Abstract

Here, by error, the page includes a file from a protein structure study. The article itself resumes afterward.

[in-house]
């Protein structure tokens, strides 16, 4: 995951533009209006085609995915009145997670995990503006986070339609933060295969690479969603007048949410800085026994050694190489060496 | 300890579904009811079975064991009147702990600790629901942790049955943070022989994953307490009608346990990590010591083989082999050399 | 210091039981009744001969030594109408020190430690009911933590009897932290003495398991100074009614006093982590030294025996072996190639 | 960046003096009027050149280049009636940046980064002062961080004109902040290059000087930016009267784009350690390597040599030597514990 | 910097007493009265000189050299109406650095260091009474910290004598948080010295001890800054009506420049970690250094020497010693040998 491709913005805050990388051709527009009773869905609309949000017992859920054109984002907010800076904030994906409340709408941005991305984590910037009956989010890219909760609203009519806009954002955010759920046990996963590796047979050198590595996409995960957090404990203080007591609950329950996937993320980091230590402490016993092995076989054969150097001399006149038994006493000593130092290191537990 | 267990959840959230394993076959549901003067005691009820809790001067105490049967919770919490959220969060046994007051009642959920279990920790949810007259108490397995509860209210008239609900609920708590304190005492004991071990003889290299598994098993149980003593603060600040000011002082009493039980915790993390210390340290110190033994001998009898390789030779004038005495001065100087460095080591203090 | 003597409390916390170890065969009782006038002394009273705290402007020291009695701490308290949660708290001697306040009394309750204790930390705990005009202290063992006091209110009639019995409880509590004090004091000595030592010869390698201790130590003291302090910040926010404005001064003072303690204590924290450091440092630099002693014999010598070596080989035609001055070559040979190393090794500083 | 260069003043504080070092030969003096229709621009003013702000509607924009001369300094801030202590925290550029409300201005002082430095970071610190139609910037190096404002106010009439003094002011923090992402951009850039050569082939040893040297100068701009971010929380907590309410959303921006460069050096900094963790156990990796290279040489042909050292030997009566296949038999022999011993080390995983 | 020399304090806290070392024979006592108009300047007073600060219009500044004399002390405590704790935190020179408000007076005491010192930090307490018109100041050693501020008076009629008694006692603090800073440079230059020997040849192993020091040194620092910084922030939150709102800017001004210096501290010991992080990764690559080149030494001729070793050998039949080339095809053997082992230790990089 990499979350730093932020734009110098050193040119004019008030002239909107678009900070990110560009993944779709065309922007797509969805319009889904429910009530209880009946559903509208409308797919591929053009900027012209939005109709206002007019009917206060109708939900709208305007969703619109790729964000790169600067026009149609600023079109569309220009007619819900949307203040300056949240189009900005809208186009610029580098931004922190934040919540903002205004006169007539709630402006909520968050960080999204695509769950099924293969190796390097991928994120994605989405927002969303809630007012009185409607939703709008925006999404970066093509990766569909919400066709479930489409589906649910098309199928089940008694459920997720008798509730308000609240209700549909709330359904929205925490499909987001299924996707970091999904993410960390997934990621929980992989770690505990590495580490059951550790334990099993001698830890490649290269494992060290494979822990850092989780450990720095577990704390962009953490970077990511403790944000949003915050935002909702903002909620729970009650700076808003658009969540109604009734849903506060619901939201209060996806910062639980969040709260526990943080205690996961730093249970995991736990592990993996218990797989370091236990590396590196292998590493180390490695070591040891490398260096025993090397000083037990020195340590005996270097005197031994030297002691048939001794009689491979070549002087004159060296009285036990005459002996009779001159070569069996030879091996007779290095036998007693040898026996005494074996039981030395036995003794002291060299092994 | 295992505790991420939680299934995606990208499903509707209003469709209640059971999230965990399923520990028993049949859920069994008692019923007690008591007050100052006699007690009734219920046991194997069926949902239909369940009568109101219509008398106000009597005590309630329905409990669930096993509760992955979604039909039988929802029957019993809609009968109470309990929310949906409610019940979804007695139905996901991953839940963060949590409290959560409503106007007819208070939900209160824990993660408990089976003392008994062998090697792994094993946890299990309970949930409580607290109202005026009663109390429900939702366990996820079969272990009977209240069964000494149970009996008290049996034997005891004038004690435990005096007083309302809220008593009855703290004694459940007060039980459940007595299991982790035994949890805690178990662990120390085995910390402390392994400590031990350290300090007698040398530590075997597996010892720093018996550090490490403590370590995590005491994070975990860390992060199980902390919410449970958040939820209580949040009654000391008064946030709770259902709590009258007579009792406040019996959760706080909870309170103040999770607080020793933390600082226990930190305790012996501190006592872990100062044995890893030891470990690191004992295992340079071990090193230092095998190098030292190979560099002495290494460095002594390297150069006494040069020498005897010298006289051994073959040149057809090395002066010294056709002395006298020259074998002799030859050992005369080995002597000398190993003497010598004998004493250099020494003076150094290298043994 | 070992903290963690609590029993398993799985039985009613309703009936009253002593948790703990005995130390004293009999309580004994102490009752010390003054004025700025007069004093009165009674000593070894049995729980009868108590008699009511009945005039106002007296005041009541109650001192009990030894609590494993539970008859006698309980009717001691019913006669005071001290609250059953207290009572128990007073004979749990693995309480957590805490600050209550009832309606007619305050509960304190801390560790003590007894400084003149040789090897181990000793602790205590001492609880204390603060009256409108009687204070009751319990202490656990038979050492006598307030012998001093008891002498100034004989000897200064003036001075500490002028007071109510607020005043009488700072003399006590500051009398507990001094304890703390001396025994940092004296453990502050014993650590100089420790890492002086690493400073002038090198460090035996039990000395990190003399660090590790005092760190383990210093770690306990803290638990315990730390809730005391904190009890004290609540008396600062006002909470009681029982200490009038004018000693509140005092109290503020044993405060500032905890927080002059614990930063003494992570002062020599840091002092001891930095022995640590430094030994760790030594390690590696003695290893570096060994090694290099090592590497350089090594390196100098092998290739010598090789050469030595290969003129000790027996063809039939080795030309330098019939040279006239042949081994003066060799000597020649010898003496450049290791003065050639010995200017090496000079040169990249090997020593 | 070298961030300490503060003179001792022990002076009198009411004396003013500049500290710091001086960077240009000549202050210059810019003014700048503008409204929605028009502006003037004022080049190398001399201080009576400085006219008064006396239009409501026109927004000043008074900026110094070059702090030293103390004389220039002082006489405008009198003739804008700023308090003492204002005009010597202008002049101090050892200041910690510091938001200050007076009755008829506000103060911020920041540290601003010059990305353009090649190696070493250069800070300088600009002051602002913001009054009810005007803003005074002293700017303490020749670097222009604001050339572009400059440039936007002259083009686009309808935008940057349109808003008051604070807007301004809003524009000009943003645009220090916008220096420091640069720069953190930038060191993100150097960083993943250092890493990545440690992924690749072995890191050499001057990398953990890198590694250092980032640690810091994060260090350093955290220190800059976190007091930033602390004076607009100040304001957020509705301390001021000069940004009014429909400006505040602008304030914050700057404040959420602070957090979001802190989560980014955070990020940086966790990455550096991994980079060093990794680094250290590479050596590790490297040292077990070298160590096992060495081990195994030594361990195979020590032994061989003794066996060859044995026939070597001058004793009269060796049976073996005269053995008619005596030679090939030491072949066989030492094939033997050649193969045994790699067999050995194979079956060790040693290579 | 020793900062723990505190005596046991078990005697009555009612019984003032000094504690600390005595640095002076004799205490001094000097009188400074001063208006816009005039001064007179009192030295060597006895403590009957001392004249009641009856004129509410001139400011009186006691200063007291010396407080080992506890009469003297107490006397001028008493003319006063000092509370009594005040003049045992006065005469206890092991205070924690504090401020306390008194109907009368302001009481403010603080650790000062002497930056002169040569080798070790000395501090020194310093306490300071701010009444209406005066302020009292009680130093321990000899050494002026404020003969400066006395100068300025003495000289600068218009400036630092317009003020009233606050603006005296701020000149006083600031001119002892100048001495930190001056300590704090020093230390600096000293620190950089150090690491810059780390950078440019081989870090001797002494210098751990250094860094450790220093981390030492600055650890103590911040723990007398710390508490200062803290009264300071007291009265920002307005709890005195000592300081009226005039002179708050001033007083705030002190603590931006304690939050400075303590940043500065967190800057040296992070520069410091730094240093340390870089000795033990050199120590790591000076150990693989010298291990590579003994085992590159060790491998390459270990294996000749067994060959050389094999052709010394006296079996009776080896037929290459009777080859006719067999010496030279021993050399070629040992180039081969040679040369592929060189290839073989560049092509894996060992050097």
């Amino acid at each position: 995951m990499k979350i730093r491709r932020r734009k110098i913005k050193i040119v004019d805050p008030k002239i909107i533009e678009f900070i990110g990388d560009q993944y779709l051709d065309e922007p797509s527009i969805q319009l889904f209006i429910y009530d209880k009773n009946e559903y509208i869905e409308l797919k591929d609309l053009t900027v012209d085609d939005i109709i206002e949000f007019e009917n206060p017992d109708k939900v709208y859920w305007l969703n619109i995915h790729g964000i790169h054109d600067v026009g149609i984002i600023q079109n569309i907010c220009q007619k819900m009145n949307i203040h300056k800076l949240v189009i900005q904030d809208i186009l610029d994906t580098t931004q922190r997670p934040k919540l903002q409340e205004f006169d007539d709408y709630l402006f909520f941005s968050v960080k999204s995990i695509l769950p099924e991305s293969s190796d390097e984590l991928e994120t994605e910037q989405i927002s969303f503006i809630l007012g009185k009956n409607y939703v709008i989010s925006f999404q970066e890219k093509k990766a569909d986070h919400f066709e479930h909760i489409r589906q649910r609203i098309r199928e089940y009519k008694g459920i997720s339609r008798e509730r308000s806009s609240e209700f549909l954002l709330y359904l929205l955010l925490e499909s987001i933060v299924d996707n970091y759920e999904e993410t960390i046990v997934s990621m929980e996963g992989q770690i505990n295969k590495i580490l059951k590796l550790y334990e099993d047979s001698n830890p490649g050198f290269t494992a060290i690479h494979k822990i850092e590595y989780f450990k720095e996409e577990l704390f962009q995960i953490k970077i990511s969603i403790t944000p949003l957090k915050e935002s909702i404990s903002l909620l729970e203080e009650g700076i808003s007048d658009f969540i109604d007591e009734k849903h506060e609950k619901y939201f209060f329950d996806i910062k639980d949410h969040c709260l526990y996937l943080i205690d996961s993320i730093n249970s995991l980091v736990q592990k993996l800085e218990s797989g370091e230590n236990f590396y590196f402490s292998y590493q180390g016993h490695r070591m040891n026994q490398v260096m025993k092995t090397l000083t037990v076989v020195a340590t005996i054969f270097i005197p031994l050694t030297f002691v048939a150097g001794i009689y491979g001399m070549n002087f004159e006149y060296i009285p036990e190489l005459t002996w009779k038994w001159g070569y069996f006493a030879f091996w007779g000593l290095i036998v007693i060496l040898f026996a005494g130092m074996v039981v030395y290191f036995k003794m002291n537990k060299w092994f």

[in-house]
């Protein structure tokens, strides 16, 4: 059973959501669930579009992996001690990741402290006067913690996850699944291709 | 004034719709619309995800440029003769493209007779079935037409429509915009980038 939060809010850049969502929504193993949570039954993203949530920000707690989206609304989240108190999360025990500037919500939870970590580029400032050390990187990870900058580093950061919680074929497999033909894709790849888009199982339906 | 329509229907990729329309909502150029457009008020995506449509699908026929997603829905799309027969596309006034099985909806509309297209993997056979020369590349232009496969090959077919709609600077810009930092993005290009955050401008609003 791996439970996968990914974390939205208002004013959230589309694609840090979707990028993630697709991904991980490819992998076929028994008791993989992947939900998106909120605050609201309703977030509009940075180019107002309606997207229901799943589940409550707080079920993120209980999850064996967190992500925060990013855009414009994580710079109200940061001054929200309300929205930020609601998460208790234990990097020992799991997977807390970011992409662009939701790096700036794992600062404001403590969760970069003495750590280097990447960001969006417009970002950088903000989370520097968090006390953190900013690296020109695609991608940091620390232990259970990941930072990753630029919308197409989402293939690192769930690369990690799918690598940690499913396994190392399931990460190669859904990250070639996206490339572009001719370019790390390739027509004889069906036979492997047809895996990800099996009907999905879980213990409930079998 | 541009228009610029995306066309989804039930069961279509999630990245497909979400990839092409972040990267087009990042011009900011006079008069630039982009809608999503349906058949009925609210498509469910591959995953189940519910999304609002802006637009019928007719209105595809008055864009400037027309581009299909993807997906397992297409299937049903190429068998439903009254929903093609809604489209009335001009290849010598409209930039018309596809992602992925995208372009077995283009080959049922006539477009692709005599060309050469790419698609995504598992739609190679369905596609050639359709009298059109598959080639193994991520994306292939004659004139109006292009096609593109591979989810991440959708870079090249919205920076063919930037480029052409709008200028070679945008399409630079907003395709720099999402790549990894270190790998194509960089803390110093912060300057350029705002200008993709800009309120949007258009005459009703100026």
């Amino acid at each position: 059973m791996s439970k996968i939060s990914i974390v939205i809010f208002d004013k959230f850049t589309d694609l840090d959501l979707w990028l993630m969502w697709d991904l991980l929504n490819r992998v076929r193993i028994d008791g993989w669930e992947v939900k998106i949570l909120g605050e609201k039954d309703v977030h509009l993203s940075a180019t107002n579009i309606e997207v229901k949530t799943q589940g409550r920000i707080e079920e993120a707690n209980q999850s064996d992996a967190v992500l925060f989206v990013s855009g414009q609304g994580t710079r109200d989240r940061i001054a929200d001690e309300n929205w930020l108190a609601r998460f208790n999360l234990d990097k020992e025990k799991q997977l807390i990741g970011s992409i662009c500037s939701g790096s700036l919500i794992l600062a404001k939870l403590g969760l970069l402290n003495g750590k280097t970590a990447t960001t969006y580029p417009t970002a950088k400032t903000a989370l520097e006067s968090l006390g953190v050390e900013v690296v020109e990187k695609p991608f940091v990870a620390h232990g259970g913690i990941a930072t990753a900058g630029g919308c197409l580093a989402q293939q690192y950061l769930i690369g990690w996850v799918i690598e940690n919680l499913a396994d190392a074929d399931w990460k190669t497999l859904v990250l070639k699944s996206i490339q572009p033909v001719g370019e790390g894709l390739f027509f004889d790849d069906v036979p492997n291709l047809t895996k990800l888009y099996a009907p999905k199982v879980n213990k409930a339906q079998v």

Gaseous effluents from carbon fiber (CF) production process contain a mixture of compounds, in which hydrogen cyanide (HCN), an extremely toxic gas accounts for the largest proportion, together with ammonia, oxocarbon and hydrocarbons. In this work, the successful recovery of gas wastes via the CF loading with iron nanoparticles deposition as catalysts was proved by studying the various stages in the continuous carbonization process of precursor fibers. Significantly, up to 61.2% of HCN during the entire carbonization process (300–1000 °C) is converted into nitrogen-doped carbon nanotubes (CNTs) in-situ on CF surface (CNT@CF). In addition, carbon dioxide and ammonia are also notably reduced at certain temperature ranges. The effect of the gaseous effluents, iron nanoparticles and process parameters on the development of CNT surface morphology as well as structural quality was comprehensively studied. Moreover, the optimized hybrid structure of CNTs created onto CF surface contributes to noteworthy interfacial property improvement (95%) of structural composite and improved reversible capacity (96 F/g at 1 A/g) and exceptional cycling performance of supercapacitors. This work reveals a facile in-situ technique for efficiently recycling the toxic gas emissions of CF production as well as synthesizing multifunctional nanomaterials at a large scale.

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